Does it seem some farmers just have that touch? Anything they start turns into gold. Is it just timing? Genius? Luck? Or do these farmers regularly do things that enable them to excel? Or do they cultivate skills that the rest of us don’t?
Country Guide asked Jack Thomson, president of the Outstanding Young Farmer organization, Rob Saik, CEO of The Agri-Trend Group, and Jerry Bouma of Toma & Bouma Management Consultants to share their insights on the things that top modern farmers do that explain why they’re ahead of the pack.
Their list of seven top practices gives us a peek into a future where attitudes and aptitudes will come together to drive farm success as never before.
1. Start every day with positive attitude
These days, the stars are just starting to make way for the sun to rise when Jack Thomson from Antigonish, Nova Scotia comes in for breakfast. He milks 120 cows starting at 3:30 a.m. so he can share breakfast with his four children, and so they can also have their evenings together.
Despite the schedule, Thomson’s energy and enthusiasm vibrate through the telephone when he talks about the common denominators he sees in the participants in Outstanding Young Farmers (OYF).
OYF nominees come from across the country and from all sectors, but what Thomson sees in all of them is positive attitude. “They are passionate, and driven not just by profits but also by something more,” Thomson says. “They want to make a difference, to make things better for their businesses, for their families and for their communities.”
“They wake up and they go to bed always in this right state of mind,” Thomson says. “If the situation is not so good, then they turn it into an opportunity.”
Thomson knows about surviving challenges. In 2007, right after they had just finished remodelling their barn and had remortgaged to do it, lightning struck and the resulting fire consumed everything, except 80 cows. And no… they hadn’t yet put into place insurance for the remodelling.
They started over, slowly rebuilding the 120-cow milking herd, West River Holsteins. Then, three months later, an electrical fire destroyed their home, right before Christmas.
“You are going to run into a challenge in this business,” Thomson says. “If you are not optimistic, you are not going to make it.”
2. Plan, think and act like a CEO
Top farmers today focus on strategy and on their goals, and on ensuring the resources are in place to achieve these goals, says Jerry Bouma. In 2005, Bouma and his partner wrote a summary of research called Best Management Practices of Leading Farmers. The 158 leading farmers they interviewed in Western Canada were fundamentally good managers and were market focused.
The top farmers today are still good managers, and they understand marketing and risk, but today’s leading farmer is more process oriented. “They set the direction of the farm but they also develop ways to achieve their goals,” Bouma says. “These gifted managers have a systematic approach.”
They build or access systems, including agronomic information and custom services. They’re strong on planning and strategy, but they’re also strong at finding people to do the production work and at setting production plans. For example, to manage risk, they have marketing plans and hedging strategies. These producers set expected margins, and from there, they create clear plans to make it happen.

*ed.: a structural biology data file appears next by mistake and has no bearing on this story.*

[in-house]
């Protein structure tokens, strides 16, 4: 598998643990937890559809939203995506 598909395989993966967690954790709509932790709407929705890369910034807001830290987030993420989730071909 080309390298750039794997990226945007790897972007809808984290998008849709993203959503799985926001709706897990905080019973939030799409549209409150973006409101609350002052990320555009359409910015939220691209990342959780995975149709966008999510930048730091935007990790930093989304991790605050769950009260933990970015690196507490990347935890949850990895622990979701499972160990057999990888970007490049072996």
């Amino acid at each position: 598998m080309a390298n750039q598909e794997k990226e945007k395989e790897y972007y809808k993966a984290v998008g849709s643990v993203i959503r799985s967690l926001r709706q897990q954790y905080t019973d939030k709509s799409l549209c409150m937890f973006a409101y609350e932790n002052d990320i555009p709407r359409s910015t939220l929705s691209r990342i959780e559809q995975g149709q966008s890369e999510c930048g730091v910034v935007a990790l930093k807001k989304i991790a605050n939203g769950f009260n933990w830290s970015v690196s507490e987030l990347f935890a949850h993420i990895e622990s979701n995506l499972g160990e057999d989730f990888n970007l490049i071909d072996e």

Today’s younger successful farmers are more likely to come to their work thinking about business strategy and business principles, says Bouma.
And, says Bouma, this is going to be a generation to watch. “Their objectives are a lot bigger, grander than we ever could have imagined a decade ago.”
Bouma also says that two very diverse systems are currently operating in farming, with small intense producers focused on local food production and larger commercial crop and livestock farms. Yet both require CEO-type of leadership.
When Rob Saik, CEO of The Agri-Trend Group, works with top grain and oilseed farmers, he finds they have short- and long-term plans for their farms and for themselves. These plans are written down, and the plans give the farmers confidence in their decision-making, in addition to giving their bankers more confidence too.
“They plan where they want to go, and they set strategies using outside help,” says Saik.
This is more involved than writing mission and vision statements. It’s setting financial goals and developing specific projects and production plans.
Importantly, says Saik, these farmers also co-ordinate complex businesses by preplanning for potential hiccups, threats and growth opportunities.
This is thinking like a CEO.
3. Have a new set of boundaries
Today’s top farmers have burst through the traditional physical boundaries of farming and have a whole new view of the limits of their farm, beyond geography.
In the past, farmers were very spatially bound, but that’s simply no longer the case, says Bouma. It’s not unusual now for the CEO farmer to be farming lands or raising livestock across a wide geographical area.
It used to be 3,000 or 5,000 acres was a big grain farm. Today some farmers work 10,000, 15,000 or 30,000 acres. To do it at that scale, they rent the land, they lease equipment, they hire staff and custom work, says Bouma.
However, it isn’t just the scale of the farm. It’s their approach to resources. These farmers have worldwide connections at their fingertips for everything from production to marketing, and they leverage those connections. For example, they text an engineer in Ireland about how a TMR mixer works.